The Newspaper Boy
A retired Air Force officer remembers a kind-hearted gesture with gratitude.
Before I could turn 10, I had lost my parents. My (four) brothers and (two) sisters left Hyderabad after being adopted by relatives, but I insisted on staying back as I wanted to continue with my education there. I lived alone in a room that a family member had allowed me to use rent-free: I got this privilege as I was a good student. And to support myself and my education, I had taken to delivering newspapers.
I would be up every morning by 5 a.m. and walk five kilometres from Kachiguda, where I lived, to the newspaper office in Troop's Bazaar. By 6 a.m., I would collect 50 copies of Manzil (Urdu Daily) -- the bundle must have weighed over five kilos. My beat spanned three kilometres, from Moazzam Jahi Market to Basheer Bagh. After distributing the copies, I would rush home -- another three kilometres away -- cook my measly breakfast, eat quickly and be off to the Kachiguda High School. I was in Class VII and even though I had weekly holidays, there was no break from this work.
One wintry Friday morning in 1945, I got home after my deliveries to find a boy of my age at my doorstep. He introduced himself as Afzal and said his father wanted to see me. When I asked him why, Afzal said, "He will tell you."
I did not like his evasive answer. Exhausted after walking around for over 11 kilometres, I was looking forward to breakfast and some rest. This was a treat as it was a Friday. (Before Independence, Fridays were a weekly off in the Nizam's state). I assumed his father wished to subscribe to the newspaper, so I followed him to his place nearby.
A woman in her 40s opened the door. I later learnt she was Afzal's mother Naseem Bano. She looked me over quite intently, then asked me to sit, patted my back and went inside. She reappeared carrying a large tray full of tea and snacks. By now, Afzal's father had joined us. I had noticed the nameplate outside the house: "ABDUL KADER -- Electrical Foreman, Lalaguda Workshops, Nizam's State Railway". Afzal was their only son and a student in my school.
Afzal's mother, Naseem pulled up her chair next to mine and gently asked, "Tell me about your routine, right from the time you wake up in the morning." I wasn't quite sure why she wanted to know this, but I told her about my morning job in a few words. As I spoke to her, I noticed Mr Kader filling up my plate with fruit salad. I protested, but he carried on.It was a sumptuous breakfast, one that brought back memories of happy days spent with my parents and siblings. Later, as I was about to leave after thanking them, Mr Kader asked me to wait and stepped inside the house. Meanwhile, his wife, Naseem, asked me, "How many miles do you walk every day?" I had deliberately omitted the details, but now replied, "A little more than six." (The metric system was introduced nearly 10 years after Independence.)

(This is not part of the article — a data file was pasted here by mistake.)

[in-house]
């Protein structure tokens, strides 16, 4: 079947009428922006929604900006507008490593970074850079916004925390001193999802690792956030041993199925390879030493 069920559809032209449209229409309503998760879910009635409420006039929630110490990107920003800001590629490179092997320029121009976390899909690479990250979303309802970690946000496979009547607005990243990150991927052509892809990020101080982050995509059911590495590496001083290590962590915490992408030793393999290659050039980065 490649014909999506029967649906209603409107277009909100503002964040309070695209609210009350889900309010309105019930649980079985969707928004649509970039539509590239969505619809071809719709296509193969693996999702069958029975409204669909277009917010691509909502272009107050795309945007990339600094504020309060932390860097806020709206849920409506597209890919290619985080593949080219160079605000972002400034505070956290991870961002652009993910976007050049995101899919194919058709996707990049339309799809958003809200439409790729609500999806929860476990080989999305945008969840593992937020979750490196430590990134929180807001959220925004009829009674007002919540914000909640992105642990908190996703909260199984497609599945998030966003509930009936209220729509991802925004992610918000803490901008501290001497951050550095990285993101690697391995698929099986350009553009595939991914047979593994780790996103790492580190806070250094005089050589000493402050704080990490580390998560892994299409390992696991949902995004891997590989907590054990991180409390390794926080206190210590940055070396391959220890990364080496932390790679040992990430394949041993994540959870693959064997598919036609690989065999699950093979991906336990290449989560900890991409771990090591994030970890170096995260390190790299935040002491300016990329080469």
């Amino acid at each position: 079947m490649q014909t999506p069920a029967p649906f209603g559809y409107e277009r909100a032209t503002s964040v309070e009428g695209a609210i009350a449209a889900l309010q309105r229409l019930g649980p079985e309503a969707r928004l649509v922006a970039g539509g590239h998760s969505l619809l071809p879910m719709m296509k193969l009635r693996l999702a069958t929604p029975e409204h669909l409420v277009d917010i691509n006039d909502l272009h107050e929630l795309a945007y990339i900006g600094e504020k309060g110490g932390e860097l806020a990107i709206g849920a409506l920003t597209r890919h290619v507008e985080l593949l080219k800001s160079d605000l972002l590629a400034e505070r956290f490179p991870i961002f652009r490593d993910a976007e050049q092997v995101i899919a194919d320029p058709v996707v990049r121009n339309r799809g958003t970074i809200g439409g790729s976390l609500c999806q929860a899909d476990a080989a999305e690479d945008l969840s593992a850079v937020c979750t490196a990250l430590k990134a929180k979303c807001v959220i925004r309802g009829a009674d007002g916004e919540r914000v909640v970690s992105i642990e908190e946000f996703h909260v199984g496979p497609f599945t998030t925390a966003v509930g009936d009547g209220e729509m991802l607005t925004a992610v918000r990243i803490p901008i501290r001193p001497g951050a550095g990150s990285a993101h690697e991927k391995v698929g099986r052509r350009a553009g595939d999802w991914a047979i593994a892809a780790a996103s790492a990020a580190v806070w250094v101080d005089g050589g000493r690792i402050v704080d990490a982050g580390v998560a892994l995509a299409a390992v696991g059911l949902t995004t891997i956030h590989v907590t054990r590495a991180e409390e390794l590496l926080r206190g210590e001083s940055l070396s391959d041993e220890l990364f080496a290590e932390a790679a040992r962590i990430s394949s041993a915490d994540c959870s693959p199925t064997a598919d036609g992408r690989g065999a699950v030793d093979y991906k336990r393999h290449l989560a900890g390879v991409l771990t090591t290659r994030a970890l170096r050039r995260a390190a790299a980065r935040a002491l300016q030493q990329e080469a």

My reply shocked her. At that moment, I saw Mr Kader emerge again, wheeling a new bicycle. It was a Hercules, an imported brand, quite expensive in pre-Independence India.
"This is for you!" he said.
"But I have no money to pay for it," I cried.
Afzal's mother put her arm around my shoulders, gave a gentle squeeze and said, "Who is asking you to pay for it, my son?"
It took a few seconds for the endearment to sink in. It felt warm, like home, as if my mother were there for me. I didn't even realize when my eyes had welled up, and tears were rolling down my face. She wiped my tears and held me closer.
Mr Kader said, "Your newspaper editor is a friend of mine. He gave me your address, so I knew you lived close by. Then Afzal told us more about you."
Confused, I asked Afzal how he knew so much about me. His reply surprised me. "Everybody, not just in school but the whole of Kachiguda, does!" he said.
So it was possible for people to be curious about someone's plight, yet remain indifferent: This was a revelation to me at that age. But then there were people like Afzal's parents too. I bowed, gratefully, shook hands with Afzal and left. This time I did not have to walk -- I had the bicycle.
The bicycle saved my life for many years thereafter. What's more, this incident taught me an important lesson that has stayed with me all my life: Help should always be need-based. Never try to feed a person who is dying of thirst.
The author joined the Indian Air Force in June 1951 and retired as Flight Lieutenant, VSM. Abdul Kader retired from the Nizam's State Railways (NSR) sometime in the winter of 1951, and the couple left for their hometown near Bezwada (later renamed Vijaywada). Incidentally, the Lalaguda workshops (near Secunderabad Junction) are still operational.